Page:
Turkey and Azerbaijan on Tuesday, Oct 25 signed a long-awaited agreement to allow the transit of some 10 billion cubic meters of Azeri natural gas to Europe, resolving one of the final obstacles preventing the opening of a southern corridor to allow gas to flow from the Caspian to the EU.
A Turkish energy ministry spokesman said Tuesday the agreement has now been signed, although no details on the exact terms were available.
Azerbaijan’s President Ilhan Aliyev arrived in Turkey early Tuesday to attend the groundbreaking ceremony for a new feedstock refinery being built in Ariaga and had been expected to sign the gas deal at a meeting with Turkish Prime Minister Recep Tayyip Erdogan.
Turkey and Azerbaijan have been in talks for nearly two years over a far-reaching new gas deal to allow for up to 10 Bcm/year of gas produced from the second phase of Azerbaijan’s Shah Deniz field to be exported to Turkey and onto Europe.
In addition, Turkey had been hoping to take a further 6 Bcm/year of Azeri gas for its own needs and to finalize a new pricing agreement for existing contracts signed in 2001.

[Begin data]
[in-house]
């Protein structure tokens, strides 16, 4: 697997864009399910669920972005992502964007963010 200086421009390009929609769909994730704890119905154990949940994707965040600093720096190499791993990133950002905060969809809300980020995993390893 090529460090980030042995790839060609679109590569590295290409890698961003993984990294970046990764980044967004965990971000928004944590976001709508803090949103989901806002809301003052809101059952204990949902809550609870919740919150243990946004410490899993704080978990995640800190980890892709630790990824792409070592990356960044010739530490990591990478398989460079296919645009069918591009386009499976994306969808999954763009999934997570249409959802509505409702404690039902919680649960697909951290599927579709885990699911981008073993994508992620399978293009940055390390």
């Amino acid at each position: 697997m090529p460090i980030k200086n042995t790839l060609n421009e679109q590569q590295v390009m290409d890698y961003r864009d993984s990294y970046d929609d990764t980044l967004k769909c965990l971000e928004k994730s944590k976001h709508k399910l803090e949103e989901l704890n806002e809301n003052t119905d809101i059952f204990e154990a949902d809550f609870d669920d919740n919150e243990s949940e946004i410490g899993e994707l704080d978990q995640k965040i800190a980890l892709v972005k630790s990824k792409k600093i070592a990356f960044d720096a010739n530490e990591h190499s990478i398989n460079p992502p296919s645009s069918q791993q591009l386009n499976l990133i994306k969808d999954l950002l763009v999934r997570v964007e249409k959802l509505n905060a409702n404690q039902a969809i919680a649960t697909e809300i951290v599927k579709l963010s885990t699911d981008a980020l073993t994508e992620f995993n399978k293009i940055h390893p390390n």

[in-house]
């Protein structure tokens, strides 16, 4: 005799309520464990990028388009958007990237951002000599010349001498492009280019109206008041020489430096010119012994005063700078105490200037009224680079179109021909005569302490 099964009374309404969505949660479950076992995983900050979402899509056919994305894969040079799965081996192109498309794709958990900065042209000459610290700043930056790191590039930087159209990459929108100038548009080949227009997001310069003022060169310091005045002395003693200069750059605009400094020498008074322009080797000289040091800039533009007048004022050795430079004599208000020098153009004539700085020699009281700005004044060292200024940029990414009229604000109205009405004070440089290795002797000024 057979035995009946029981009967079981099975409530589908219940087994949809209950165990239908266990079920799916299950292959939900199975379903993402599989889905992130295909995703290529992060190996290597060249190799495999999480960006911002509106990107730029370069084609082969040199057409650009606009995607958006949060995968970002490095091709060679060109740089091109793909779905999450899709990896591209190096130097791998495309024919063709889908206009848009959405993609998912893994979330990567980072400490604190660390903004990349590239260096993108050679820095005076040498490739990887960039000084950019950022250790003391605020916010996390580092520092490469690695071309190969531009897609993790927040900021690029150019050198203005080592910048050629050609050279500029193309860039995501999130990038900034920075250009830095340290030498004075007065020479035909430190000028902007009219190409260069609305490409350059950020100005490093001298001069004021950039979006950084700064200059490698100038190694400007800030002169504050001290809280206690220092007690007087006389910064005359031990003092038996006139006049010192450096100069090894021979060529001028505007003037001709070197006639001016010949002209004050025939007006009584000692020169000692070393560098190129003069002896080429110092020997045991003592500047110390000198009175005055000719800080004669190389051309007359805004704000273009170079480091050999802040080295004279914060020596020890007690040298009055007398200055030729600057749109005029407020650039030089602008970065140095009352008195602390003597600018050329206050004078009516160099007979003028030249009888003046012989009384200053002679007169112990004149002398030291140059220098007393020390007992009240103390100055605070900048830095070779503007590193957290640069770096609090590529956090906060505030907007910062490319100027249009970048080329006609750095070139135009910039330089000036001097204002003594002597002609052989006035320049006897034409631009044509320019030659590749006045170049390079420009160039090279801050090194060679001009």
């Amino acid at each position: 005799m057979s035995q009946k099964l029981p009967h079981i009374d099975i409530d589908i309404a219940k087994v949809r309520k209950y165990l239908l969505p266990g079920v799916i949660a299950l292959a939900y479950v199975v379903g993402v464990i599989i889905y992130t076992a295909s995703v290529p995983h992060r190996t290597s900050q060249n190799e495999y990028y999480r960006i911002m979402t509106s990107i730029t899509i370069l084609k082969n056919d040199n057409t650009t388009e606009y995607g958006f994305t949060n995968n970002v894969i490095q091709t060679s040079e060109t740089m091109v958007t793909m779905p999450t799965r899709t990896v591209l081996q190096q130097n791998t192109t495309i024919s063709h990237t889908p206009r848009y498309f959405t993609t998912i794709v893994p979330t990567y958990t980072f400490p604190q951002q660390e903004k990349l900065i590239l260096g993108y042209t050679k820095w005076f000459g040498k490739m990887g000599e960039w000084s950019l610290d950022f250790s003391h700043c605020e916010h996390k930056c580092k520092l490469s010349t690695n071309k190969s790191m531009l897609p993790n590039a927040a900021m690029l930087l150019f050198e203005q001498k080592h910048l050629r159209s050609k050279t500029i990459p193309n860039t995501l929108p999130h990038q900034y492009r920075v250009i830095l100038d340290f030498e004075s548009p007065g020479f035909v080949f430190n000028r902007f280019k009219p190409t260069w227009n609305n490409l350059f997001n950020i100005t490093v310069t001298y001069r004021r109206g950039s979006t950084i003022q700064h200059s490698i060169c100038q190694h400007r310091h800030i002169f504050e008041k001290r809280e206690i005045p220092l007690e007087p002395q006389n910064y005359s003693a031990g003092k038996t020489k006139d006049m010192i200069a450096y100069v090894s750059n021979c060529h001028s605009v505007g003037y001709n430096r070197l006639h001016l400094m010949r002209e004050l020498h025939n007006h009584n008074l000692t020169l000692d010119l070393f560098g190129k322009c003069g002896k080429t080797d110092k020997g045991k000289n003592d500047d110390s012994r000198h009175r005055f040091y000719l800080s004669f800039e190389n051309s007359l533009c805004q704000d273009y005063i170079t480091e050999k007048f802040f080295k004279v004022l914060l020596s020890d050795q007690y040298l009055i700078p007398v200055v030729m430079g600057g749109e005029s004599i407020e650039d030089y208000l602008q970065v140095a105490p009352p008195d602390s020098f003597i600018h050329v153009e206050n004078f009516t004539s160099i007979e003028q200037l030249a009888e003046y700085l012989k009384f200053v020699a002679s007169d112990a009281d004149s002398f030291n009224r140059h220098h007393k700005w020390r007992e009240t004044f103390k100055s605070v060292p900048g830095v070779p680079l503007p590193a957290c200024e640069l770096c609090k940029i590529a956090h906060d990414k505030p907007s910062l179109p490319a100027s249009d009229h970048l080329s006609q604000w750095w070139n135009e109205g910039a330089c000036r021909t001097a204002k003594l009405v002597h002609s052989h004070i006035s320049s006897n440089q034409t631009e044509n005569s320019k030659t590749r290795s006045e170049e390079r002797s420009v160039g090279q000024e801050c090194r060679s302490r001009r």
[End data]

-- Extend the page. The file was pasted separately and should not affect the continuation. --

Under those contracts, Turkey takes up to 6.6 Bcm/year of gas from the first phase of the Shah Deniz field, which Turkey has been receiving since 2007.
A transit deal for Azeri gas to cross Turkey en route to Europe was a pre-requisite for any of the planned southern corridor gas pipelines.
On October 1, the BP-led consortium developing the second phase of Shah Deniz gas field received formal proposals from three planned export pipelines.
The contenders are: the 31 billion cubic meter/year Nabucco pipeline; the 10 Bcm/year Interconnector Turkey-Greece-Italy (ITGI) link; and the 10-20 Bcm/year Trans Adriatic Pipeline (TAP).
The Azeri government wants a dedicated pipeline through Turkey that will enable them to export gas not only from Shah Deniz 2 but from a cluster of other gas fields, some of which they believe can be brought online in much the same time frame as the giant phase two of Shah Deniz in 2017.
The three projects have upped the public relations offensive in recent weeks as the deadline nears.
But while Nabucco, ITGI and TAP have spent years trying to convince BP and Azerbaijan of their credentials, BP has also proposed a fourth plan should none of the three meet its needs.
The proposal, which emerged last month in Baku, is simply to supply Shah Deniz 2 gas through Turkey to exit points on Turkey’s borders with Greece and Bulgaria and then rely on limited upgrades to existing pipelines — and to current or planned EU local interconnectors — to create a market in southeast Europe that will absorb all the 10 Bcm/year of Shah Deniz 2 European exports, Platts reported.